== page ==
I am trying to rhyme the passage of time and tell you the journey of Ms McInerny, how after a while and a trip down the aisle, she became, Mrs Chamberlain.
I’ll begin as I do, in the beginning, when boys turn to girls and men turn to women, strange desires well up inside and they are not scared of the word bride!
Don’t be surprised, don’t be afraid, this was a time before you were made, when the word ‘gentlemen’ didn’t mean bog and being a lady wasn’t such a hard slog, manners were better, people politer, children were good and much f in quieter.
Joseph and Nora, yes, those were their names, didn’t know squat about video games.
When she was little she played ‘hoop and stick’ and when he was little he thought cricket was quick.
Are you getting the idea, understanding the score or should I continue and compare us some more?
These two didn’t hook up by chance, they met every week at their local dance, they talked very little but danced quite a lot and I am sure, at times, it got pretty hot. I mean in the summer and under the lights, not in his pants or in her tights. This was the time of courting and wooing not like now with all the froing and to-ing.
When passion was something that just had to wait, and kisses exchanged at her garden gate.
Joseph was gentle and Joseph was kind, Nora was patient, she didn’t mind, Nora would laugh at the jokes Joseph told and ever so slightly Joseph grew bold. Nora would blush with her hand to her breast and Joseph would, imagine the rest.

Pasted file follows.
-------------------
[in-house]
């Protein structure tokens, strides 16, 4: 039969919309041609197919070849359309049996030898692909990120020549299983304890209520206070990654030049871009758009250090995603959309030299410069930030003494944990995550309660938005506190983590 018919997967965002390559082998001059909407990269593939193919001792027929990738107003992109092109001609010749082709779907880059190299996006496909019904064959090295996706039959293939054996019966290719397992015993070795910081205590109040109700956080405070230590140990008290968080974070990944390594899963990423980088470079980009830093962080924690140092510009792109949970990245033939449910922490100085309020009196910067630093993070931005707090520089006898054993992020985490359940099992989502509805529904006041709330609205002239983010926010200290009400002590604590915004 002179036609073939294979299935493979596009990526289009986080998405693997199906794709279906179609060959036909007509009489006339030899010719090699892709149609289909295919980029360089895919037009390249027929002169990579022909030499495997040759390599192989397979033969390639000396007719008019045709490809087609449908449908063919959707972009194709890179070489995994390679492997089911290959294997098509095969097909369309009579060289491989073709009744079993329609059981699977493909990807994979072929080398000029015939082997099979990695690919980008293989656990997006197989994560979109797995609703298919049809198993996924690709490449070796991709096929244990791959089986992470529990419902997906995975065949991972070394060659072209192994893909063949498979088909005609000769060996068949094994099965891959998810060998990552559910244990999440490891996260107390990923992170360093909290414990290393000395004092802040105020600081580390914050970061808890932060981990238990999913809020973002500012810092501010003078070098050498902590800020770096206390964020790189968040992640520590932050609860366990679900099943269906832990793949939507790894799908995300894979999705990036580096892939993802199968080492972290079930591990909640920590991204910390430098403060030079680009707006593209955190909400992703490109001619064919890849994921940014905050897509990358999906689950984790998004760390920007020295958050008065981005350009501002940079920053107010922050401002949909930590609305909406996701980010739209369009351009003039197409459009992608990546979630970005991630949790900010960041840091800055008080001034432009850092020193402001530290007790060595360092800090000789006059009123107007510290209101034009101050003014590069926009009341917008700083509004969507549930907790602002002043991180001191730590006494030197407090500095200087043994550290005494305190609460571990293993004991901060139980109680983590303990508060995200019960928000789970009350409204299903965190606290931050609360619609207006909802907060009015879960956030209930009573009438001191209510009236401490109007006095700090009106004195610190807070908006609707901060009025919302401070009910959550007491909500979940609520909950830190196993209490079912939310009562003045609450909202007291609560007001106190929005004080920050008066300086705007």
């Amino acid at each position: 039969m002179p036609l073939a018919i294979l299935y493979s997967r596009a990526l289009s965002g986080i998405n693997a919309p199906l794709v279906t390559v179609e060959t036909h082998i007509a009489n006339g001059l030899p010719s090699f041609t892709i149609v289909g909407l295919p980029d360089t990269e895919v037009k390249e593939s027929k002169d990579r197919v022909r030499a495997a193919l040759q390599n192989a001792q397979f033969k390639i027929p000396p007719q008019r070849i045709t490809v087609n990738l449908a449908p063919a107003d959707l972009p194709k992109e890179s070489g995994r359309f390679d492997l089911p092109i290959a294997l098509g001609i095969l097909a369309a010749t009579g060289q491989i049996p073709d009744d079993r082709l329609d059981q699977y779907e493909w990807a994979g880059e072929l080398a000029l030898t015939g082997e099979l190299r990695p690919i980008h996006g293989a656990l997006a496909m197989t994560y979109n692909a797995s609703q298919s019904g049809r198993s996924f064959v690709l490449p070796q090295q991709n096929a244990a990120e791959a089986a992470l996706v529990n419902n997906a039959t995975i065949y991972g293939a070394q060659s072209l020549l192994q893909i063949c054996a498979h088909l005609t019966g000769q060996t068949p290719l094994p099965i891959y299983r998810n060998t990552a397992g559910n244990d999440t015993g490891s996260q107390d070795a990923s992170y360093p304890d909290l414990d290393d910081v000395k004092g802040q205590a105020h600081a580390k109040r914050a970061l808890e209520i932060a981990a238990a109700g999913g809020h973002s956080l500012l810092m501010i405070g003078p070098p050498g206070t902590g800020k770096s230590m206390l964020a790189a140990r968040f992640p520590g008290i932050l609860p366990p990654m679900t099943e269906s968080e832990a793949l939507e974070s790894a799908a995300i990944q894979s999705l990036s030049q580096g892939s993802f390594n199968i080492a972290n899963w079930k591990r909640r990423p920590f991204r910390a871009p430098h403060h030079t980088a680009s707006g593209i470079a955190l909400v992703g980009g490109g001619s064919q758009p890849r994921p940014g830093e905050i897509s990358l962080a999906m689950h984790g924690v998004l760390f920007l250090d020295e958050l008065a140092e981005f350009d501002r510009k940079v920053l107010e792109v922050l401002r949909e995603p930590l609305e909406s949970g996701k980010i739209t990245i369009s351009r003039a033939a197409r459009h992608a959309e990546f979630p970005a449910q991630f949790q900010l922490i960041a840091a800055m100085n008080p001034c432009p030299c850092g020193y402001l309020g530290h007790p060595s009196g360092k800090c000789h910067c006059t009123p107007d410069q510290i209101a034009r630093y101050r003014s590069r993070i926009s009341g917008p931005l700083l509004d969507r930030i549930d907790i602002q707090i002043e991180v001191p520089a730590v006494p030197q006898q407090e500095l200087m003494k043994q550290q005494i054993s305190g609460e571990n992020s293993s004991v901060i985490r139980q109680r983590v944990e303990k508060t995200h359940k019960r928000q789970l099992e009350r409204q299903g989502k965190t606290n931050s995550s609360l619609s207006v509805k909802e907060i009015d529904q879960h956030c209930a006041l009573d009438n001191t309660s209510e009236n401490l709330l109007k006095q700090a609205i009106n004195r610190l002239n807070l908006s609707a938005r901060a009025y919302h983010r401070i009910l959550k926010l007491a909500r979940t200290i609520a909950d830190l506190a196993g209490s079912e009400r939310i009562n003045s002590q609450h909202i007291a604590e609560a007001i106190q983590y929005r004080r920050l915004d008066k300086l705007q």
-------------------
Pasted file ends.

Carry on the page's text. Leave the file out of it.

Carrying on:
Soon came a time when they would meet in the day, for tea at her parents I would probably say. A quiet affair when fathers decide whether their girls can become brides.
Would he let Joseph take Nora away? He was after all the one with the say, it isn’t like now in Britain today where all fathers do is, pay. If they can be found and if they have thousands of pounds, then their involvement is clear; “don’t drink the whisky stick to the beer!”
Well father approved and shook Joseph’s hand, then our couple saved and they planned and as soon as you like the big day arrived and Joseph wondered how he’d survived the evenings he’d spent with his betrothed so very close but still fully clothed.
Nora felt it as well but by her demeanour you couldn’t tell.
Her mother, who loved her, had said that it hurt so Nora had good reason to keep being curt, but Joseph was gentle and Joseph was kind and when Nora looked in his eyes she would find, love and affection, a sense of protection, a warmth from within, she knew what they had wasn’t a sin, so she held Joseph close with a big Cheshire grin.
The church was full; the priest at his altar, Joseph prayed that he didn’t falter. A quiet came down as the organ begun, the doors opened wide and let in the sun, Joseph turned to look at his bride and Joseph’s face filled up with pride as father and daughter walked down the aisle. ‘Smiling’ Joe Chamberlain started to smile and that’s what it’s like inside my head the day my grandparents wed.
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